One Habit Could Change Everything

I hit the snooze button and slept another half an hour, yet again. That’s the third time this week and its Wednesday. I lost count how many times it has been this month.

The result of my love affair with the snooze button is I am now running through my morning routine. It is not therapeutic, and if I believe everything I read about morning routines, I am not destined for “success”.

I know that if I just wake up early and have the kind of morning routine I could write a book about, I will be successful. In fact, I will probably be the next Steve Jobs.

The building of habits and routines is very difficult. This is where “The Power of Habit” proved to be an excellent and thoroughly worthwhile read. In recently finishing “The Power of Habit”, I thought I would share my greatest take away.

“The Power of Habit” discusses a number of scientific and theoretical approaches to changing and creating habits, which as you read the book, you will dive deep into scientific models. But the one concept I found thoroughly enlightening is the concept of the baseline habit, or the habit that if changed, would transform a number of other habits. So lets put this in real terms.

The habit I currently want to change is my morning routine, or improve it. I want to have enough time in the morning to thoroughly enjoy bacon, eggs, coffee, and a shave. My huge issue though is the alarm clock snooze button. I think this is a common problem.

So as I deconstruct what is infringing on my morning routine, I find that it is this alarm clock snooze button. As I found in the book, I have to go further back into my morning issues and now tackle my alarm clock habit, which is hitting the snooze button. After a bit of research I find myself looking at sleep quality. My sleep regimen is now my next stop on the path to morning routine optimization, and when looking at sleep, it is my evening routine. So in order to change the one habit I want, my morning routine, I have to turn the clock back all the way to my evening routine.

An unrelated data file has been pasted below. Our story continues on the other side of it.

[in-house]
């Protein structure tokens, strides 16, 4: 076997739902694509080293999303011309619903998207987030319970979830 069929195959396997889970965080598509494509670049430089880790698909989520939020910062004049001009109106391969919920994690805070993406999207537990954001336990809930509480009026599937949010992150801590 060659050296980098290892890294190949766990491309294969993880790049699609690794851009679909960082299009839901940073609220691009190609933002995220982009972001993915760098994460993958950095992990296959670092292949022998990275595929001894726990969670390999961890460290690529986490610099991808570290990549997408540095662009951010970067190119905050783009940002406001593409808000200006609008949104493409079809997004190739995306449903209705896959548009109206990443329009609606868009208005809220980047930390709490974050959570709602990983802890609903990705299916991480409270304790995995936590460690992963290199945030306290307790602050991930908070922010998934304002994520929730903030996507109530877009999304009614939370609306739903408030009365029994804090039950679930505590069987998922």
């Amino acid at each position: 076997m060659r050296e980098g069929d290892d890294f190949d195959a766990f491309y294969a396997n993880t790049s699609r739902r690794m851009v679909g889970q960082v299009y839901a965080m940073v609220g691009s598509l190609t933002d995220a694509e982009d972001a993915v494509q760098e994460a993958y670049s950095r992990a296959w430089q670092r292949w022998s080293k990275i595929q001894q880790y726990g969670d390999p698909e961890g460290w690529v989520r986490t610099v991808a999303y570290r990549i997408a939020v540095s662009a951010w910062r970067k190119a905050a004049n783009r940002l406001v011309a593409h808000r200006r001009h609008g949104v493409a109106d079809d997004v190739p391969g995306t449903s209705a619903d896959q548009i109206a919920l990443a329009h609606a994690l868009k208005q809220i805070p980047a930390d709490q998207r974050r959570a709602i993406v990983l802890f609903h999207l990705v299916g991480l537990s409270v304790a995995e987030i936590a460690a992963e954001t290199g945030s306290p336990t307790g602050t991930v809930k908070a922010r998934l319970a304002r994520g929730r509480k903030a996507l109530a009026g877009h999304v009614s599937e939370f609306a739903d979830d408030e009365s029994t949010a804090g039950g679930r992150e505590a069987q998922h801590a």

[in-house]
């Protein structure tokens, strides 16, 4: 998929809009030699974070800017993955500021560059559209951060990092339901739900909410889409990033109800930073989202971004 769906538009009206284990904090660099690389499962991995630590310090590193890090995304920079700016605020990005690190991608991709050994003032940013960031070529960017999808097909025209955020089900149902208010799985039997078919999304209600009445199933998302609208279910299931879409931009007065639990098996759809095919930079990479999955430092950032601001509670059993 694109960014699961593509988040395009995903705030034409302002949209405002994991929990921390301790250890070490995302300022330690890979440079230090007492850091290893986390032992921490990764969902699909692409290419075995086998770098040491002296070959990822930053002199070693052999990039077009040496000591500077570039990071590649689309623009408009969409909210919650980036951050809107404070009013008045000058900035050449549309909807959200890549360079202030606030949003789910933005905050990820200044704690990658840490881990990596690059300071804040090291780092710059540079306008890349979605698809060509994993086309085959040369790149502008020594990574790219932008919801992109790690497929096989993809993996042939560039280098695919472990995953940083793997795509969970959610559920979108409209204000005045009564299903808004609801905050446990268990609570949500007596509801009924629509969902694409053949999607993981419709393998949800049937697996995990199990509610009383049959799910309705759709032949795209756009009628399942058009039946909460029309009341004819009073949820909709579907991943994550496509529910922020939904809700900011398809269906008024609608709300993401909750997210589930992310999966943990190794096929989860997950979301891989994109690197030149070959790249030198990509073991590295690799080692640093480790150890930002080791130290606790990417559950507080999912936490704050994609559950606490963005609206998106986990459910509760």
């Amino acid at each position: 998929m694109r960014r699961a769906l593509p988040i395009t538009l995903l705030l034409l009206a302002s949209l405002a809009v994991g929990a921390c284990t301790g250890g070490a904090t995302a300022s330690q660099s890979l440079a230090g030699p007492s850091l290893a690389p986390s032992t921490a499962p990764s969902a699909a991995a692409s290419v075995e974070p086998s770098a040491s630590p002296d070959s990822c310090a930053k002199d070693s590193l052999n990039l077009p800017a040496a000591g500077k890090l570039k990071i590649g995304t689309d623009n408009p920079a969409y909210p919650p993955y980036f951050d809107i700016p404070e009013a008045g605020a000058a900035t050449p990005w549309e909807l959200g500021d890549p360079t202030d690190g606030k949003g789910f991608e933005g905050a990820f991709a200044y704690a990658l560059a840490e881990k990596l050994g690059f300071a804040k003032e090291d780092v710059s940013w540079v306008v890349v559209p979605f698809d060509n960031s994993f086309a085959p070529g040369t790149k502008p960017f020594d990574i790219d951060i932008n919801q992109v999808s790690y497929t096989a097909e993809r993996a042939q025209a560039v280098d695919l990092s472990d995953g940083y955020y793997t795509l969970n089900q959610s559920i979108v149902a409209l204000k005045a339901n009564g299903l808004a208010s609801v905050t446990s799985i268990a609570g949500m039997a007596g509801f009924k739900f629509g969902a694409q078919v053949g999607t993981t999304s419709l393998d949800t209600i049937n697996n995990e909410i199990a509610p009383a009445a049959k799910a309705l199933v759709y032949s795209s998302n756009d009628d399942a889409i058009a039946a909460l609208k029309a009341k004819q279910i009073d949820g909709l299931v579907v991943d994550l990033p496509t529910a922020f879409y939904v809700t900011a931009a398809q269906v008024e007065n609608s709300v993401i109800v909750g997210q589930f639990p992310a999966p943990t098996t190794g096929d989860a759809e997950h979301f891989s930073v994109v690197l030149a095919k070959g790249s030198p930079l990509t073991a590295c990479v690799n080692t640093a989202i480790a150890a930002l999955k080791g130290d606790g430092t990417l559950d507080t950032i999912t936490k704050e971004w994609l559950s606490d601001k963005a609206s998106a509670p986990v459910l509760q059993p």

Looking at my key take away from “The Power of Habit”, the one habit that will change other habits is my evening routine. The adjustment to my evening routine will allow me to get enough sleep, which then I will be rested, less likely to hit snooze, and therefore wake up on time.

Whether sleep is a habit you think you should improve, or another habit, “The Power of Habit” is a great book to add to your book list. Examples range from P&G getting customers to use Febreeze, to how making your bed in the morning can help give you a productive day.

Whatever your habits, hopefully you will find this book as enlightening as I did.

Good luck and good selling!

Leave a Reply

Your email address will not be published. Required fields are marked *